Saturday, January 29, 2011

Francis Ford Coppola: On Risk, Money, Craft & Collaboration



I just found this awesome little interview with film maker Francis Ford Coppola (via Boing Boing).
http://the99percent.com/articles/6973/Francis-Ford-Coppola-On-Risk-Money-Craft-Collaboration

A lot of what he has to say is incredible apropos across many creative fields, including illustration.
He also hits on a lot of topics that we have been speaking about quite recently here on Muddy Colors.

"The cinema language happened by experimentation – by people not knowing what to do. But unfortunately, after 15-20 years, it became a commercial industry. People made money in the cinema, and then they began to say to the pioneers, 'Don’t experiment. We want to make money. We don’t want to take chances.'

An essential element of any art is risk. If you don’t take a risk then how are you going to make something really beautiful, that hasn’t been seen before? I always like to say that cinema without risk is like having no sex and expecting to have a baby. You have to take a risk. "

4 comments:

  1. Some interesting points from a true artist and a great interview, wish it had been longer.
    This gets me to thinking along the lines of finding a patron and working to live in their house and just create without fear of deadlines or finances. Ahhhhh, the semi possible dream :)
    How many fans does an artist need?
    One if they have a big house and a steady food supply!

    Anyway... I am a huge fan of this director, he may say he is no 'master' but the moods he finds within his films to me border on mad genius, I even liked Godfather 3, am I the only one??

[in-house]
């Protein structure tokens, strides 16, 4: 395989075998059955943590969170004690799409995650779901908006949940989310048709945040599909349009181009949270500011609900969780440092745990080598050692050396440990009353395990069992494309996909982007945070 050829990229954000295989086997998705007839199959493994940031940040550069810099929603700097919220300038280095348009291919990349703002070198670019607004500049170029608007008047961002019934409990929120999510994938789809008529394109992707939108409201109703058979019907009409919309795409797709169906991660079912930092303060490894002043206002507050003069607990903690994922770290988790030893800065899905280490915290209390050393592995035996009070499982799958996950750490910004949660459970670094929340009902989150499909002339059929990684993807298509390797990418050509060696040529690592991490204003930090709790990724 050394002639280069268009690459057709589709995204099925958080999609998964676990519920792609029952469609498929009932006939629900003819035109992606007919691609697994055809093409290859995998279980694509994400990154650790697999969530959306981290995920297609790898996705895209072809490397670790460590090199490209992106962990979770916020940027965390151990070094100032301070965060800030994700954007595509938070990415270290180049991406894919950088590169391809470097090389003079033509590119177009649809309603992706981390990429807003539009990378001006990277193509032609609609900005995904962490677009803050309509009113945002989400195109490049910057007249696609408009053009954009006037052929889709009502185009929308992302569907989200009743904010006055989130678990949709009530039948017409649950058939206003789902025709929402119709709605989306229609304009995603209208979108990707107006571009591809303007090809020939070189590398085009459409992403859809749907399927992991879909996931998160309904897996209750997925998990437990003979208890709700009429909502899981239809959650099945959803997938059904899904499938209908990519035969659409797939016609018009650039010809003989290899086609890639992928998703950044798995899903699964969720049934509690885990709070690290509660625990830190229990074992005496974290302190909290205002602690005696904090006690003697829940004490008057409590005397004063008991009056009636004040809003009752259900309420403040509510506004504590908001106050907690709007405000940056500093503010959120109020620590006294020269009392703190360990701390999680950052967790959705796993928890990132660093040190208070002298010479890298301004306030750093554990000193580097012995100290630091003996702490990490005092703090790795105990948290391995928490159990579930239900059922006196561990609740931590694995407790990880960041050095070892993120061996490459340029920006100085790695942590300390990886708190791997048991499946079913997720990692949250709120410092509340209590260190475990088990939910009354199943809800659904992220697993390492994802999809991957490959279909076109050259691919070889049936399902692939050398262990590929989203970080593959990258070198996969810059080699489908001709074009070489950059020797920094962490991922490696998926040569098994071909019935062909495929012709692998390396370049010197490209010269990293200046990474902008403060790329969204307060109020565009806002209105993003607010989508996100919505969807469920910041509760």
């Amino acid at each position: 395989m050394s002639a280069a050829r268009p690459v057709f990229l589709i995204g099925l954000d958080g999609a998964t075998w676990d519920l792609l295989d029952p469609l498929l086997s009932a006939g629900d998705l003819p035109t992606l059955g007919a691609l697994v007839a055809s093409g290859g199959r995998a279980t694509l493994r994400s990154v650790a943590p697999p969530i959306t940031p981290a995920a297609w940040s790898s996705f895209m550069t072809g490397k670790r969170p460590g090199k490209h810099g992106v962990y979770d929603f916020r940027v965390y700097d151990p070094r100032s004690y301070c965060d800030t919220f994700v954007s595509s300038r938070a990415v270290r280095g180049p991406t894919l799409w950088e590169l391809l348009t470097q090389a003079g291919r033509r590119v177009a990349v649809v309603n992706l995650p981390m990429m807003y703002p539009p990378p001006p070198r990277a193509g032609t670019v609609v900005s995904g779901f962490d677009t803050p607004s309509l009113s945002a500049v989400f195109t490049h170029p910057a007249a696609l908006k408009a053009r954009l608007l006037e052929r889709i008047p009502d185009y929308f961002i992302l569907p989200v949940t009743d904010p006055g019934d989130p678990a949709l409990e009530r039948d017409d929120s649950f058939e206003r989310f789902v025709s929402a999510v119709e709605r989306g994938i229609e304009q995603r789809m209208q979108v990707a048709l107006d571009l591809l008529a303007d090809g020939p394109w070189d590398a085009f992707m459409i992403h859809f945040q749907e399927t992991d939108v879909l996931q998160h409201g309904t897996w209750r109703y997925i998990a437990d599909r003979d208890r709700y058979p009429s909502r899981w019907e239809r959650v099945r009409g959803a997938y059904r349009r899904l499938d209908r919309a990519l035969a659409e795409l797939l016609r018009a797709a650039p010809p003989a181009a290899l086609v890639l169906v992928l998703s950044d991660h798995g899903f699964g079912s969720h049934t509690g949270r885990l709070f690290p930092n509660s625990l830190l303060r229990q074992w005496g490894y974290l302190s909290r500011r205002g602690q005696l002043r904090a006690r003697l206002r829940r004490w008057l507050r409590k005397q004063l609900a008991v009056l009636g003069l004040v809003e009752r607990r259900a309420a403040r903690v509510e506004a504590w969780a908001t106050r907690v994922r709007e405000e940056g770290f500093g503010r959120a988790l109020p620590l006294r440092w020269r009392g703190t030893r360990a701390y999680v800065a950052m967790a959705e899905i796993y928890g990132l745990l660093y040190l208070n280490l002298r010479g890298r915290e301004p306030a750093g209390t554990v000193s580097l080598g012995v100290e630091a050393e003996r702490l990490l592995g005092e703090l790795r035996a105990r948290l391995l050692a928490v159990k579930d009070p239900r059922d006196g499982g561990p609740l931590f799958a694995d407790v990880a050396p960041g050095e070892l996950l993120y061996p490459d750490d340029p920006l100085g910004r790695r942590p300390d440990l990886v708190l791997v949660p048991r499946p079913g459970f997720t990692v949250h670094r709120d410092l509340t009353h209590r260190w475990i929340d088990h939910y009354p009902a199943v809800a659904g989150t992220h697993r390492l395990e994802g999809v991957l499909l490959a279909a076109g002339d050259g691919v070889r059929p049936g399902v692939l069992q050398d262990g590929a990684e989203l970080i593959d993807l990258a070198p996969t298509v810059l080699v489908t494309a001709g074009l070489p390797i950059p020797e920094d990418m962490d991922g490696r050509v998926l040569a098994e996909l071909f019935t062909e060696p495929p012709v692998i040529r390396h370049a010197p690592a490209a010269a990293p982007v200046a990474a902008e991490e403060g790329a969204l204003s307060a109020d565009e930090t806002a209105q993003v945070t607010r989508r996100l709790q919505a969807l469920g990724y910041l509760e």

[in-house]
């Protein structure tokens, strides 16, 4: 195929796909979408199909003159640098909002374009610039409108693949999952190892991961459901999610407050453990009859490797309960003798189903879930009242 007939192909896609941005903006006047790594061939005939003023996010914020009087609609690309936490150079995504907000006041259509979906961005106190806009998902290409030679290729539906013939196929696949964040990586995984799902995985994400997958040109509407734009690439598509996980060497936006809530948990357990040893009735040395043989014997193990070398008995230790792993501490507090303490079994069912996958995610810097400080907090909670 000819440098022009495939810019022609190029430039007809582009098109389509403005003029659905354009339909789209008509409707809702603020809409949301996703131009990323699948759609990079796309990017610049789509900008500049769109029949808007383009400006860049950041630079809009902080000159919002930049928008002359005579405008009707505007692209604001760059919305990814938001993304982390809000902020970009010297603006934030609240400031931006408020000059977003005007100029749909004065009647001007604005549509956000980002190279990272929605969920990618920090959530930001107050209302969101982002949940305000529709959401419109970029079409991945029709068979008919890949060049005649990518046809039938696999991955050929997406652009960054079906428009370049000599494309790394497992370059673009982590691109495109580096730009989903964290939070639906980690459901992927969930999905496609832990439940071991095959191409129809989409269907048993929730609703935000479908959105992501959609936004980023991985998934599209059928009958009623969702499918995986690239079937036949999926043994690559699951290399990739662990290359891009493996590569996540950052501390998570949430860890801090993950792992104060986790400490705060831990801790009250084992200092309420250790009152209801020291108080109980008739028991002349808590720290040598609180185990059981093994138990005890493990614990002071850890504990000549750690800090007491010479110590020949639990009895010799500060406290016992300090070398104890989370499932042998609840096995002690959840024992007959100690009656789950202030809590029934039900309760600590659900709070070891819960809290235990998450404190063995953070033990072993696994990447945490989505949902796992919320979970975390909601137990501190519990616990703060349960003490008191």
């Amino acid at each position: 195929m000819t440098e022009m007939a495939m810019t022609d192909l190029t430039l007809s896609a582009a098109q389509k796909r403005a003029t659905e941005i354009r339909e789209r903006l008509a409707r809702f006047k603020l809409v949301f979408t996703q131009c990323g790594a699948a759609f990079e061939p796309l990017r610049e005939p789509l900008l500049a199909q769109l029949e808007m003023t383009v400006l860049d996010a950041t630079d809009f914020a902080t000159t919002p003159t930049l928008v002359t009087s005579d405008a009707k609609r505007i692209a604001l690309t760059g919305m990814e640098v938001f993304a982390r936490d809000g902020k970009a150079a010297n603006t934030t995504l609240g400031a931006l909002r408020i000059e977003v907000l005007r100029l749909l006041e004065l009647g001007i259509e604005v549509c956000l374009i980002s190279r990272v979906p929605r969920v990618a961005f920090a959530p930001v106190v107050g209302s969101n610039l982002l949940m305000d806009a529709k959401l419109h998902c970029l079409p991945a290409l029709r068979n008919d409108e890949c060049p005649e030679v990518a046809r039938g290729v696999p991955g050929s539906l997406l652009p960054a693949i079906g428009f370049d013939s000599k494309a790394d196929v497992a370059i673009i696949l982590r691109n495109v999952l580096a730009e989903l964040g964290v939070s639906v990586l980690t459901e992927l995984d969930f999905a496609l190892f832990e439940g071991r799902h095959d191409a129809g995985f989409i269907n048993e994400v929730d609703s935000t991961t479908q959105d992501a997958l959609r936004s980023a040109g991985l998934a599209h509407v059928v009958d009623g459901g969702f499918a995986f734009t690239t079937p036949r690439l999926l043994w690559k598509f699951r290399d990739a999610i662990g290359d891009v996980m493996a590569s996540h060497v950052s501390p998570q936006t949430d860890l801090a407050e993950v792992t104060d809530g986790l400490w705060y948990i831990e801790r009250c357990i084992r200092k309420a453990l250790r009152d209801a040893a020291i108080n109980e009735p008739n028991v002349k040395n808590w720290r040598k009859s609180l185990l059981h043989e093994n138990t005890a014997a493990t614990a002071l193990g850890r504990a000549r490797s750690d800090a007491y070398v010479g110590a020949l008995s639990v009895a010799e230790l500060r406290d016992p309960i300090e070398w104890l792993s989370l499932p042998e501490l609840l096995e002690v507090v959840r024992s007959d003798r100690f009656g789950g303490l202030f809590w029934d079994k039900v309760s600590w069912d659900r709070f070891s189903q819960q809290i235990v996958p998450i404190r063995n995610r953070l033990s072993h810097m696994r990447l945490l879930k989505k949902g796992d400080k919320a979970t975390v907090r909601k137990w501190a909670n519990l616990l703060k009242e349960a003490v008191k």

Although I am glad Sophia went on to also direct I was not hating her acting chops as much as many others.

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  2. This gets a definite tweet.

    Funny you should mention this - cartoonist Tom Hart was mentioning lines today in my comics seminar from this interview with Mr. Coppola.

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  3. This is good reading. There are a few things that struck at me. Insecurity is something I've always struggled with. I battle it everyday. I also have to work another job to support my family, wishing I made a living just from my art. But, this allows me to be free. I can take those risks to attempt something beautiful, powerful, and meaningful.
    I feel so encouraged from this, Dan. Thank you for posting it.

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